from page 44

Helping their daughter fight and beat cancer brought Leslie and Galen closer together, Leslie said. “Now we’re just a lot more grateful for good days and experiences and being all together,” she said. Leslie said she and her family are thrilled Gwyn was chosen to be the horn blower at the race. “We were very excited that they chose us,” Leslie said. “We try to do what we can to raise awareness and raise funds.” It is estimated 15,270 adolescents and

children ages 19 years old and younger were diagnosed with cancer in 2017, the National Cancer Institute said. Since starting, the Run to Fight Children’s Cancer has raised nearly $600,000 for lifesaving research and treatments at Phoenix Children’s Hospital, as well as providing gas and meal cards and other support programs through Children’s Cancer Network. The cost for the race is $50 for the 10K and $40 for the 5K while the Cancer Survivors’ Walk is free. Information:

Women’s underwater robotics team makes a splash BY MELODY BIRKETT Contributor

Imagine an Olympic size pool filled not with swimmers but with underwater robots. That was the scene recently when an all-female team of elementary, high school and college students put their prototyped submarines to the test – thanks to a partnership between the ASU Polytechnic campus in Mesa and the Si Se Puede Foundation of Chandler. Si Se Puede provides educational opportunities and services for underserved populations, and the students are part of SeaPerch, an underwater robotics program. “SeaPerch is a very user-friendly underwater competition for elementary, junior high and high school,” said Si Se Puede President and CEO Alberta Esparza.

Students build underwater robots in a way that they can make decisions on their own as they pick up things and perform other tasks. They are too small, however, for anyone to hop a ride on. (Melody Birkett/Contributor)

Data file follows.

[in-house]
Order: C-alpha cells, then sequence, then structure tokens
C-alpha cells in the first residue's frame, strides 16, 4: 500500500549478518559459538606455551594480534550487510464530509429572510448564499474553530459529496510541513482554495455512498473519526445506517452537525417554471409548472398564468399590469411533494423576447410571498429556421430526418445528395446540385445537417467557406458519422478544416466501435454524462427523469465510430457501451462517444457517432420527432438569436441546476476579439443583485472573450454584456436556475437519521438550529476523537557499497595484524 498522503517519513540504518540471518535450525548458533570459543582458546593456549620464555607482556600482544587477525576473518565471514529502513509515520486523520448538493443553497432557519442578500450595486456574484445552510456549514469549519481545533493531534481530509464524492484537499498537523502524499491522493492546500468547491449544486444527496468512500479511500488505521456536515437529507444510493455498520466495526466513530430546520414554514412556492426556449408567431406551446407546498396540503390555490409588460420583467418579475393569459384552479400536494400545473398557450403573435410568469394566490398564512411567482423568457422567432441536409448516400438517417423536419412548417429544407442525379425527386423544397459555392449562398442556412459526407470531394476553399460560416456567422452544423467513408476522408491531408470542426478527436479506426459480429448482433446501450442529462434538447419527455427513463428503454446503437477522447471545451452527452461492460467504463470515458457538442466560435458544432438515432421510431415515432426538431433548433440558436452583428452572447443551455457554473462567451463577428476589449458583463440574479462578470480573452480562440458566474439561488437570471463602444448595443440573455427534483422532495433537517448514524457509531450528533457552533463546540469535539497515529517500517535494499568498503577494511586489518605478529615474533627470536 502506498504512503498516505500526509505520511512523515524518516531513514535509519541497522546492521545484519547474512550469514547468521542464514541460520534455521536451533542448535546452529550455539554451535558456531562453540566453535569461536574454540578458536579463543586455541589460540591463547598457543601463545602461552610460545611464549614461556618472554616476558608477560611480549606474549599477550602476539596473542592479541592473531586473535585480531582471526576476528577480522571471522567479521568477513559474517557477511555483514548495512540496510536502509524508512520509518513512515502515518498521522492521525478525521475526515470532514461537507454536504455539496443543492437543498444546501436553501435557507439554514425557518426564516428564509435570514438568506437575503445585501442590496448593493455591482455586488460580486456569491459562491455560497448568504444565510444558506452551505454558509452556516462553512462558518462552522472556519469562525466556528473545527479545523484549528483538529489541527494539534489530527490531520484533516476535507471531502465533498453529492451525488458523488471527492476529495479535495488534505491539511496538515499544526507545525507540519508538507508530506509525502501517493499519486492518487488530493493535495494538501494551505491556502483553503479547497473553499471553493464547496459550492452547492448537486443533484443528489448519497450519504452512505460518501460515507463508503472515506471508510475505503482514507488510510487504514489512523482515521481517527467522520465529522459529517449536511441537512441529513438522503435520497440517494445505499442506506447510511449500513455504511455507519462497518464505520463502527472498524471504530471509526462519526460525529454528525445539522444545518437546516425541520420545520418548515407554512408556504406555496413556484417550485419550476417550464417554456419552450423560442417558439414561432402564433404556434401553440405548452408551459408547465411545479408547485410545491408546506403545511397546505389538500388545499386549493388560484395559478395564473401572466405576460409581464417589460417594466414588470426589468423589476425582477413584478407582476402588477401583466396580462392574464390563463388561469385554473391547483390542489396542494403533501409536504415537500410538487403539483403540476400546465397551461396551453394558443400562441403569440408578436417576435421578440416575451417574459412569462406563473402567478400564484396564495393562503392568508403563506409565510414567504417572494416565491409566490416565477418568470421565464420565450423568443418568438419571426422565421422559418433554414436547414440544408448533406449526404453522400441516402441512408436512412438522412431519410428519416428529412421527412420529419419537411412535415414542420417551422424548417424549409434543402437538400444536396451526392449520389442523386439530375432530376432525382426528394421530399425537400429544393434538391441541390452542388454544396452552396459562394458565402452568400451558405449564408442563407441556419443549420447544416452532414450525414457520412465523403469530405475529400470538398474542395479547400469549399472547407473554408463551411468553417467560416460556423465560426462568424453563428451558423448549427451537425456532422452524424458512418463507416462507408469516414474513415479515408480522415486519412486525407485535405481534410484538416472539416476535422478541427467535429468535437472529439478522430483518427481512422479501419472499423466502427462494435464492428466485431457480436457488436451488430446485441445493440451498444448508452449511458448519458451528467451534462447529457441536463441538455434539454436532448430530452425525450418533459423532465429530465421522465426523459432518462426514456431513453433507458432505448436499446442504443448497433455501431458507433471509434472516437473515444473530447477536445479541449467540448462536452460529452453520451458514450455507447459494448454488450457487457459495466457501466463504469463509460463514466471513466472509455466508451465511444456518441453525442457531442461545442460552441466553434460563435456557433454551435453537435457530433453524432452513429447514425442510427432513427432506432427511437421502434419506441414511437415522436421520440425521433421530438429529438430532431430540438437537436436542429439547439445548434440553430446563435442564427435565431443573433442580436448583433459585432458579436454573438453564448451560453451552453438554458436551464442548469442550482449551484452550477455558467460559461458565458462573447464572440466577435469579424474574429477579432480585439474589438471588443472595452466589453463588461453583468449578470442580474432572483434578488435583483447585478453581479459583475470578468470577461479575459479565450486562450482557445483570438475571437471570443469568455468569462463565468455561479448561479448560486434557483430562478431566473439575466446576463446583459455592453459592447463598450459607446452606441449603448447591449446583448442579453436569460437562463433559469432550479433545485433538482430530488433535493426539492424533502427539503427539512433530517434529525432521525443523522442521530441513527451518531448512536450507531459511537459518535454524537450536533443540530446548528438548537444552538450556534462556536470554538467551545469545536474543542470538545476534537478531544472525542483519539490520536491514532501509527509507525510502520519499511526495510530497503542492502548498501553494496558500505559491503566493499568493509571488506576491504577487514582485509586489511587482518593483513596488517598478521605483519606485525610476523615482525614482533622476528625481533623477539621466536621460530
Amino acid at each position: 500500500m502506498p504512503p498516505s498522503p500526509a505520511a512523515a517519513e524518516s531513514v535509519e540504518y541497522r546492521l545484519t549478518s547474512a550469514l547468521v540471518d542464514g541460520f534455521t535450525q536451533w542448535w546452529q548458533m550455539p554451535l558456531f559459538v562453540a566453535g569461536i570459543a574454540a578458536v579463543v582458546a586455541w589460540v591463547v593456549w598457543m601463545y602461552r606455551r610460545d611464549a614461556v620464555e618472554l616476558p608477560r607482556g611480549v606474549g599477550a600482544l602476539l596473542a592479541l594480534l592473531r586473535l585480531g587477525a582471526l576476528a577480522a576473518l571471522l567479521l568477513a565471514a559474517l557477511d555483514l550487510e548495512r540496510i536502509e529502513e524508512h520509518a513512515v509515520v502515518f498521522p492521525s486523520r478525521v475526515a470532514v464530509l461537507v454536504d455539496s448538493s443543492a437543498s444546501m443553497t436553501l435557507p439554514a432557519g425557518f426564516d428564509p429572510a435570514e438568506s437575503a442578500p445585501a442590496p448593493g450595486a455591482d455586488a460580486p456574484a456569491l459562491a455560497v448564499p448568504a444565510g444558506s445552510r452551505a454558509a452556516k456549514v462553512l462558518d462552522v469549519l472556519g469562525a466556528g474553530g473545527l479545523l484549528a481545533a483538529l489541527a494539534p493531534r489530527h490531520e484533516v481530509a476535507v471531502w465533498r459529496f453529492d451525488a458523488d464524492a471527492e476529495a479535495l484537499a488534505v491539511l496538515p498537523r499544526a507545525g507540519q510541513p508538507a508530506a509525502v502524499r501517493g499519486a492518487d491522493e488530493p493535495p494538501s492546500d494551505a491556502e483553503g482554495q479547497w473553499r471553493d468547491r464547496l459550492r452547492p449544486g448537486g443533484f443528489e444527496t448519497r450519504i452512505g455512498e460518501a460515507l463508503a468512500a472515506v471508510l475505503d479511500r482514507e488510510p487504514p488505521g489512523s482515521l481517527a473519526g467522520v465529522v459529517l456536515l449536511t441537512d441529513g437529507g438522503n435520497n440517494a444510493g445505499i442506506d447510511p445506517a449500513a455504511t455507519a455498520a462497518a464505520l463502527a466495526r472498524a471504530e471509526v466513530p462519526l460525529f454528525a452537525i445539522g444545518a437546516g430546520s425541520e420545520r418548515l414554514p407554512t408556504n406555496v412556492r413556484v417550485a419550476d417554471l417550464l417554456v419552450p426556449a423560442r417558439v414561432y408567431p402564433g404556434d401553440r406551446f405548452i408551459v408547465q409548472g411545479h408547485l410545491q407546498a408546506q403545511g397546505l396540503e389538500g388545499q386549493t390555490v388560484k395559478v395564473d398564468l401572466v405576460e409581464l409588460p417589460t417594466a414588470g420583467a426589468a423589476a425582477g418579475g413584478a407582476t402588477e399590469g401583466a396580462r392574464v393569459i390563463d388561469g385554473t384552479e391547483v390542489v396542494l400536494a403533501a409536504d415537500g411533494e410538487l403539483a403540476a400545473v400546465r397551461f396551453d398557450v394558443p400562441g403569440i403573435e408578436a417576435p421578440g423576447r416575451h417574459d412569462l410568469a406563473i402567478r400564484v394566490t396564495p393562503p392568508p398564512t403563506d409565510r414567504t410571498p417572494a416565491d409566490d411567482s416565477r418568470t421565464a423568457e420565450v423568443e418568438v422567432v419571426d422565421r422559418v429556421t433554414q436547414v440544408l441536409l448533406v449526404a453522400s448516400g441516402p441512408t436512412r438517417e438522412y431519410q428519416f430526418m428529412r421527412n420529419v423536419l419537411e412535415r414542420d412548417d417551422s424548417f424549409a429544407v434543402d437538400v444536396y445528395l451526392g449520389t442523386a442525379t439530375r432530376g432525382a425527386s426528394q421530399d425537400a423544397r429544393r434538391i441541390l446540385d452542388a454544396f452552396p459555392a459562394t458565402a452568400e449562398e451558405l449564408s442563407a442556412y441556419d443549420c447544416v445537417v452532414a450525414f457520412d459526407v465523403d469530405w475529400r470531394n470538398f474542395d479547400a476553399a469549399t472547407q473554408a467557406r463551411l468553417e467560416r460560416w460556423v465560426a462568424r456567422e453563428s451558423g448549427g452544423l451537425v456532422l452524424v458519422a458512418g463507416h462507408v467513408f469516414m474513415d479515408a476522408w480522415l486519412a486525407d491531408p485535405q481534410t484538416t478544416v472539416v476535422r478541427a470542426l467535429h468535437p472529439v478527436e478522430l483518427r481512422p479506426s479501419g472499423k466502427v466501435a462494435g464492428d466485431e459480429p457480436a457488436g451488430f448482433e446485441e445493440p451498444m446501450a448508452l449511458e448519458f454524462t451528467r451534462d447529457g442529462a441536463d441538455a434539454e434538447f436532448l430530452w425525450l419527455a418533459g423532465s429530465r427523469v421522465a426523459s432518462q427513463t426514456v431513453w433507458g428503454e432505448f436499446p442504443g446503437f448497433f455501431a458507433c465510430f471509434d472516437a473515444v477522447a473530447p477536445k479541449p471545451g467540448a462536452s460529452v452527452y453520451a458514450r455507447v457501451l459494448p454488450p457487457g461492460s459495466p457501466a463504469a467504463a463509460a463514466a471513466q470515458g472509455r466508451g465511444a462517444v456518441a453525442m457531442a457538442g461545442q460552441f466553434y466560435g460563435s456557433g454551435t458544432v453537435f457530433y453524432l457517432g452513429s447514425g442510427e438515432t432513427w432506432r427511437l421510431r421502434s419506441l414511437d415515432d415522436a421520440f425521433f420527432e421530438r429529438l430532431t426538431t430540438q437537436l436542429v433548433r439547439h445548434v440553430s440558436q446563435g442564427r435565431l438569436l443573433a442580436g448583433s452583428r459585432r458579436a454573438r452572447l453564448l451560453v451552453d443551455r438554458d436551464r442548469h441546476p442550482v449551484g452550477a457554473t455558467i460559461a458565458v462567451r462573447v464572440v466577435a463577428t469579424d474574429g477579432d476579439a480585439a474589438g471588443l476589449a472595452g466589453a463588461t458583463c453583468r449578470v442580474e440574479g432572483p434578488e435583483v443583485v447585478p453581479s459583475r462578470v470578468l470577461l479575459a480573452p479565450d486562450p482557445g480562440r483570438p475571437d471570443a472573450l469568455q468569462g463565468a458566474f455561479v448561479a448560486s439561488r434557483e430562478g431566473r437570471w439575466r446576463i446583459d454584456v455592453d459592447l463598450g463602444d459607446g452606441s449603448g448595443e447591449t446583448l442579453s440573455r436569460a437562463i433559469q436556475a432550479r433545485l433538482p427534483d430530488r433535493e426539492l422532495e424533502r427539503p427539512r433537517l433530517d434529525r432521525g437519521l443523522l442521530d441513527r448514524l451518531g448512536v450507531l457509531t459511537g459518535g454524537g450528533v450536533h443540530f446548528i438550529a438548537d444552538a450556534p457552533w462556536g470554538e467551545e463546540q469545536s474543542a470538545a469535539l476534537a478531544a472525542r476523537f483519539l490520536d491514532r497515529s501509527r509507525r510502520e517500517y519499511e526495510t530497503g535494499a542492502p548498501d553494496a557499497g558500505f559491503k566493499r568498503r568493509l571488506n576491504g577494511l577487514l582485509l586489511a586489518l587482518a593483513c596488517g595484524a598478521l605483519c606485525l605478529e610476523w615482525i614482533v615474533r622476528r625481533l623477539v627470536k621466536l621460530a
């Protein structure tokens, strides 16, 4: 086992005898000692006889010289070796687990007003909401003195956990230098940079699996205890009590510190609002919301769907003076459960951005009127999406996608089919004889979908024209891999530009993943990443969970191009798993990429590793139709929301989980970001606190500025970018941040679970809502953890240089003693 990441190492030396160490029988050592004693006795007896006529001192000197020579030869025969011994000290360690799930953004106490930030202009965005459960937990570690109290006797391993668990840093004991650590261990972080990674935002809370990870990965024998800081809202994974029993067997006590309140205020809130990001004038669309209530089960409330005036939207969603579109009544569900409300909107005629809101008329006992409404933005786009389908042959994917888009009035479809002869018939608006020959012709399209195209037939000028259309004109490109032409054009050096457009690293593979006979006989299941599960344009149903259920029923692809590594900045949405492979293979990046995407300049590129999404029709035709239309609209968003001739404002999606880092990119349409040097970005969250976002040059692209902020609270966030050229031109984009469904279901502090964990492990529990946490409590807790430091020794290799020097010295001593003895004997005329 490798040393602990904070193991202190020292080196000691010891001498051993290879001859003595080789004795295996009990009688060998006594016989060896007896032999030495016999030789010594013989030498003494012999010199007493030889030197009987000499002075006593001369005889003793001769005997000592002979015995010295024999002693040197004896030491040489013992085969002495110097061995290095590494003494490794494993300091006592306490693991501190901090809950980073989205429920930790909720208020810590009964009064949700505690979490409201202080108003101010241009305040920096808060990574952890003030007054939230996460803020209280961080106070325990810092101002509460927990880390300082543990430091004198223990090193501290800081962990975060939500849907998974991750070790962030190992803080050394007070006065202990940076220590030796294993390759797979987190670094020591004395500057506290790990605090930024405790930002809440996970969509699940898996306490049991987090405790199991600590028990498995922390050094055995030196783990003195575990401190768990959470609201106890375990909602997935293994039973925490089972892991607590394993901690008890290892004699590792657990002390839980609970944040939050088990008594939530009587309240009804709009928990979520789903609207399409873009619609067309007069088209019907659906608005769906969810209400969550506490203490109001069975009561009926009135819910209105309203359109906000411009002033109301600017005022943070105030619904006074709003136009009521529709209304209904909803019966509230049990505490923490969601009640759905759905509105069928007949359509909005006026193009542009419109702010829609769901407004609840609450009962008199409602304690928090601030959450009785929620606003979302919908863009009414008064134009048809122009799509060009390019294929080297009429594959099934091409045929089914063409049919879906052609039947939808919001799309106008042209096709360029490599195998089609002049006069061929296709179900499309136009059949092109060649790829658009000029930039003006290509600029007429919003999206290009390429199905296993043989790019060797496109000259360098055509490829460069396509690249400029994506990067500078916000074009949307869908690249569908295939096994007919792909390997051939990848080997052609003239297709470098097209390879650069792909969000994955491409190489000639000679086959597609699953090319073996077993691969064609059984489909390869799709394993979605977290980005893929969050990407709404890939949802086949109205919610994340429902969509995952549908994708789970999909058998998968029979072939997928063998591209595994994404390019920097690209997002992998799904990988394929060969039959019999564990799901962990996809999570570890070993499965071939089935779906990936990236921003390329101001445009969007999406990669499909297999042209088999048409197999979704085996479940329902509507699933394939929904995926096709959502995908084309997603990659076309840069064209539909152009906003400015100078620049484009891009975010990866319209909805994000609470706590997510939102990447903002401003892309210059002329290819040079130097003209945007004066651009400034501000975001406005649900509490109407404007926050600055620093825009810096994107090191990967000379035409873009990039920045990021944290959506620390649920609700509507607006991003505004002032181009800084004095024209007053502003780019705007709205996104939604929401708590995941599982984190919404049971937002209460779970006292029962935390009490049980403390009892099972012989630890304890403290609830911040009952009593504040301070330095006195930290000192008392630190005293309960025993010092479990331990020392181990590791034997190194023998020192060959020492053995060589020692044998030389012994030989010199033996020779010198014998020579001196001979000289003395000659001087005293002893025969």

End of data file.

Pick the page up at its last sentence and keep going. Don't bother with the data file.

“It’s their first exposure to robotics. Once they finish this program, we have a program called NURC (National Underwater Robotics Competition) which is more advanced.”

“We are the only nonprofit doing land, air and sea robots in Arizona,” said Esparza, who also trains teachers in the program. The ASU all-female team is the Desert

WAVE (Women in Autonomous Vehicle Engineering), the only second all-female underwater robotics team in the world. The first is Texas A & M. They’re working on a self-driving submarine for an international competition where robots from 20 international collegiate teams will compete in the National Underwater Robotics Challenge June 28-30 in San Diego. “It’s an all-women team that’s going to design, fabricate an autonomous submarine for the RoboSub competition,” said Daniel Frank, lecturer at ASU Polytechnic campus. “It’s not the kind of submarine the Navy would have. They’re a lot smaller. These submarines can be up to six feet long, three feet wide and three feet tall. They’re designed to not have people on board.” See

ROBOTS on page 47

Turn static files into dynamic content formats.

Create a flipbook
Issuu converts static files into: digital portfolios, online yearbooks, online catalogs, digital photo albums and more. Sign up and create your flipbook.